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  • Writer's pictureArjav Dave

Deploy Angular to AWS S3 with GitHub Actions


Continuous Deployment needs no introduction. It has multiple advantages over deploying things manually. Firstly, one can deploy things confidently without breaking things. Secondly, running automated tests guarantees the quality of work. Lastly, it provides security by storing the environment variables in the CD pipelines instead of storing them on local machines or worse in the source code (Don't do that!).

This tutorial will help create a Continuous Deployment pipeline using GitHub Actions. This pipeline will build and deploy an Angular application to the AWS S3 bucket.


Before we move forward, set up an Angular GitHub repository with GitHub Actions enabled.

To enable GitHub Actions visit the Settings -> Actions -> General in your GitHub repository. Select the Allow all actions and reusable workflows and click the Save button.

Enable Actions Tab

The Actions tab should now be visible at the top.

Actions Tab


Here is a brief overview of the article we'll be going through:

Create AWS S3 Bucket

Let's create an S3 bucket to which the angular dist files will be pushed by the GitHub Actions.

To do so, visit this link, enter the name of the bucket, and click the "Create Bucket" button at the bottom. The other values are kept default. For tutorial purposes, I have added it as

Create Bucket with Configuration

Add IAM User

An IAM (Identity and Access Management) user allows access to GitHub Actions to upload objects to the bucket. You can learn more about IAM here.

Firstly, a policy with relevant permissions needs to be created. A policy is a set of rules and permissions which can be attached to an IAM user. You can read more about it here.

To create a policy visit this link and follow these steps:

  • Click on the "Create Policy" button on the top right.

  • Switch to the "JSON" tab instead of the "Visual" tab.

  • Replace the existing JSON with the below JSON content. The list of permissions is mentioned as needed by the user to upload objects to the bucket. The permissions also allow the ACL to be set for the objects.

Make sure to change the ARN to your bucket name.

  "Version": "2012-10-17",
  "Statement": [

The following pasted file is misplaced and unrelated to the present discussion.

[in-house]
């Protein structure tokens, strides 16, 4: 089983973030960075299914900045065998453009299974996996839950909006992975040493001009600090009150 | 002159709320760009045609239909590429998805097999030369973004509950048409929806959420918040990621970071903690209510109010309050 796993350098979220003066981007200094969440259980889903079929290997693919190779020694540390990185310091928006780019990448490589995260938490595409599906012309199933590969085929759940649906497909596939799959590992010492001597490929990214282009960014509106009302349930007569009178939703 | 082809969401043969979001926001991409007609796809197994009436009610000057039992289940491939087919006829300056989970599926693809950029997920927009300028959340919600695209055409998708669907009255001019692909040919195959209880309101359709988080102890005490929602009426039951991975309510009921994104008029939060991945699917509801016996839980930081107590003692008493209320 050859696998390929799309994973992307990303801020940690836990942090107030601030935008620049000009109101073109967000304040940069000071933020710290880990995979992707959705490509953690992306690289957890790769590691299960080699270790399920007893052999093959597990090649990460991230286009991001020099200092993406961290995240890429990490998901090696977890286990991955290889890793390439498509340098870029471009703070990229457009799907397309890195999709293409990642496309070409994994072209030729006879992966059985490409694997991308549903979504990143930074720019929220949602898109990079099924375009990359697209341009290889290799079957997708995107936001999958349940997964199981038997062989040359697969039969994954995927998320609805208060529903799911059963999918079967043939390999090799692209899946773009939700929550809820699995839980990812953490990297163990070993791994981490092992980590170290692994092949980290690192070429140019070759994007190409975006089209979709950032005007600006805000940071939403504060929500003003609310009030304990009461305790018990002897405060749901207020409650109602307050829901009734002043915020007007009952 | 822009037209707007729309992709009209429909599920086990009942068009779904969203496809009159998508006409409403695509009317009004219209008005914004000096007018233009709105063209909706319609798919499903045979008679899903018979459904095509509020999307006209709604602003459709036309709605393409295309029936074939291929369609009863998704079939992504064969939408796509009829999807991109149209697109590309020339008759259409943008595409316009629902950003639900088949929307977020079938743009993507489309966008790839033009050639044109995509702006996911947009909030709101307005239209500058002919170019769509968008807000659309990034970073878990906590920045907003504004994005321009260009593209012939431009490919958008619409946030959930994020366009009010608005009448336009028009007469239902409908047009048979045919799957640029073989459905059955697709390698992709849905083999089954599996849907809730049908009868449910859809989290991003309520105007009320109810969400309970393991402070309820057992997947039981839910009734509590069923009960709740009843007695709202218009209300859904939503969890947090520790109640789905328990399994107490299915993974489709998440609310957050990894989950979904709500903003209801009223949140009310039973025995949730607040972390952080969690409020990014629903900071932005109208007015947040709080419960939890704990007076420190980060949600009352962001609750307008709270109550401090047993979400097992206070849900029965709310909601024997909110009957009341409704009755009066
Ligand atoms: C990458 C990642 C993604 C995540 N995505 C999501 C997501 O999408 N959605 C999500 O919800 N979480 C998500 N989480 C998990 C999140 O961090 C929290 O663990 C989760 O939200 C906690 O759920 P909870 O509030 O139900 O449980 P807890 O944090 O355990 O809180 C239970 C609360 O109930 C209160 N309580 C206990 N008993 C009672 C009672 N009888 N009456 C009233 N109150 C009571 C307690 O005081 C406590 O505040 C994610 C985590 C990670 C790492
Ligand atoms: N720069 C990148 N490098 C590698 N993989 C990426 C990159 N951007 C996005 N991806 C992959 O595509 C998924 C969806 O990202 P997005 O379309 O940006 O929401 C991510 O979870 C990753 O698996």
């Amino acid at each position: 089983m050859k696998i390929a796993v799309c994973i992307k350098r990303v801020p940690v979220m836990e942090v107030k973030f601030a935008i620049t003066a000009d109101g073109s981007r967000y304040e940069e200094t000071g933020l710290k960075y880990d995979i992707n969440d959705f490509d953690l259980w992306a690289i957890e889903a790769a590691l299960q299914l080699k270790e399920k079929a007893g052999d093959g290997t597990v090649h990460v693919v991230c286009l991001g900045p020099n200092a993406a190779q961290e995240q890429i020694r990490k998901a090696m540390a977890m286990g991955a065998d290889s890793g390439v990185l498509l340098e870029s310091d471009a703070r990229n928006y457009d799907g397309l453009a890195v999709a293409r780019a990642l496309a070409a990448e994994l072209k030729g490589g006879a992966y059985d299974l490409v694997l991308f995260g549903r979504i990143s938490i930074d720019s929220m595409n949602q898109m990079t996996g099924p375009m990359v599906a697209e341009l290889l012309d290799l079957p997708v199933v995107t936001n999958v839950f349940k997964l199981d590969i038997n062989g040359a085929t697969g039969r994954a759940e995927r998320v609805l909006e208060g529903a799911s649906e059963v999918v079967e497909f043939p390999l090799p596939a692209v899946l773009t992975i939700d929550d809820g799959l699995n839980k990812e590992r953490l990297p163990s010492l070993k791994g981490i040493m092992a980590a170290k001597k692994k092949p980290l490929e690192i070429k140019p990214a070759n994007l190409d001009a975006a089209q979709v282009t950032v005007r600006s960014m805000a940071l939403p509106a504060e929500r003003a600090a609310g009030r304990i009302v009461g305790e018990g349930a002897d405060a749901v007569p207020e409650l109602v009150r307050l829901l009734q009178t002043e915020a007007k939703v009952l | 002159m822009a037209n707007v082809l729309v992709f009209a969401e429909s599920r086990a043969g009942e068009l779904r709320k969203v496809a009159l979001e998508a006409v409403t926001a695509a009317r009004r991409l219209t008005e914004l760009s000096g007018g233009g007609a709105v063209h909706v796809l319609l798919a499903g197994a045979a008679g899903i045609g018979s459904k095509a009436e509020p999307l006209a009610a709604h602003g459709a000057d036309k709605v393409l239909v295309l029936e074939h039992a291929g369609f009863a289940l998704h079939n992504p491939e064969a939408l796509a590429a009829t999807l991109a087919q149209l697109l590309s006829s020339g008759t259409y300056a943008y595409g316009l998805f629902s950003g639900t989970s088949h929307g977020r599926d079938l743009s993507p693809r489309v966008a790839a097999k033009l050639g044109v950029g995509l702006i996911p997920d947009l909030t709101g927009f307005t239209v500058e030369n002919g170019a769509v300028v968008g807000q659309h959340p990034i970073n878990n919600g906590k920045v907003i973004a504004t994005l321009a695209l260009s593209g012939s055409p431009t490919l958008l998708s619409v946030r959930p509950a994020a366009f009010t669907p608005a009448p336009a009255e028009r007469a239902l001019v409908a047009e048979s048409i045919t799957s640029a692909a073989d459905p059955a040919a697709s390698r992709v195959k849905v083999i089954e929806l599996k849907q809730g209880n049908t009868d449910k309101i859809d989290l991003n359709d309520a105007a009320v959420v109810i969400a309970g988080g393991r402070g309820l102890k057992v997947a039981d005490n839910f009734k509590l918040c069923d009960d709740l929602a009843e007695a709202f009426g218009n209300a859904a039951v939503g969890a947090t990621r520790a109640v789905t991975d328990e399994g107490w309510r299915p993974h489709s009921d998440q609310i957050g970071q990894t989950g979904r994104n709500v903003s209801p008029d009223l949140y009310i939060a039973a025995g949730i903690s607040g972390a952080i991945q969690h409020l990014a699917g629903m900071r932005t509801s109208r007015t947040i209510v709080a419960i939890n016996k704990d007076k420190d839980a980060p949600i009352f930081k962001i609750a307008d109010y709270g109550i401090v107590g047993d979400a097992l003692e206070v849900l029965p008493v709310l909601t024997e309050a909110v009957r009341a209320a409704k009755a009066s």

"Sid": "VisualEditor0",
      "Effect": "Allow",
      "Action": [
      "Resource": "*"

Policy for Uploading Objects

  • Click "Next" and give a nice name and description of the policy.

Add policy details

  • Once done, click on the "Create Policy" button to create the policy.

After creating the policy, visit this link to start the process of creating an IAM user.

  • Firstly, enter a username of your choice and click "Next".

Specify username

  • Secondly, in the permission checkbox select "Attach policies directly". Next, search for the name of the policy you just created. Select that policy and click "Next".

Attach policy to a user

Search for a policy to be attached

  • Finally, click "Create User" to create a new user.

Generate Security Credentials

The IAM User in itself is not very helpful. For GitHub Actions to be able to upload objects to the bucket, an Access Key and a Secret need to be generated.

To generate the security credentials follow the below steps:

  • Go to the list of users by opening the link.

  • Click on the newly created user to view its details.

  • Select the "Security Credentials" tab and scroll to the "Access Keys" section. Click on the "Create access keys" button which will open a use case page.

Create access key

  • "Application running outside AWS" seems the most relevant use case. Select it and click "Next".

Select use case for the access key

  • Enter a description tag and click "Create".

This will create the Access Key and Access Key Secret needed for the IAM user to upload objects to the AWS S3 Bucket. Store them temporarily in a safe place. In the next section, they will be stored securely in the GitHub Secrets after which you can discard them.

Add Secrets to GitHub

The credentials generated above are very important. Since they provide access to upload objects to the bucket we'll be storing them in the GitHub Secrets. Once stored they cannot be recovered/ viewed easily.

To begin, go to your GitHub repository and open Settings -> Security -> Actions

Adding action secrets

Here we will be storing 3 secrets.

  • Access Key

  • Access Key Secret

  • AWS Region

Next, click on "New repository secret" to add the first item i.e. Access Key.

Enter the Name as "AWS_ACCESS_KEY" and in the Secret paste in the value of your Access Key retrieved in the above step.

Add AWS Access Key as a GitHub Secret

Similarly, add the AWS Secret Access Key with the name "AWS_SECRET_ACCESS_KEY" and the value from the previous section.

Add AWS Secret Access Key as a GitHub Secret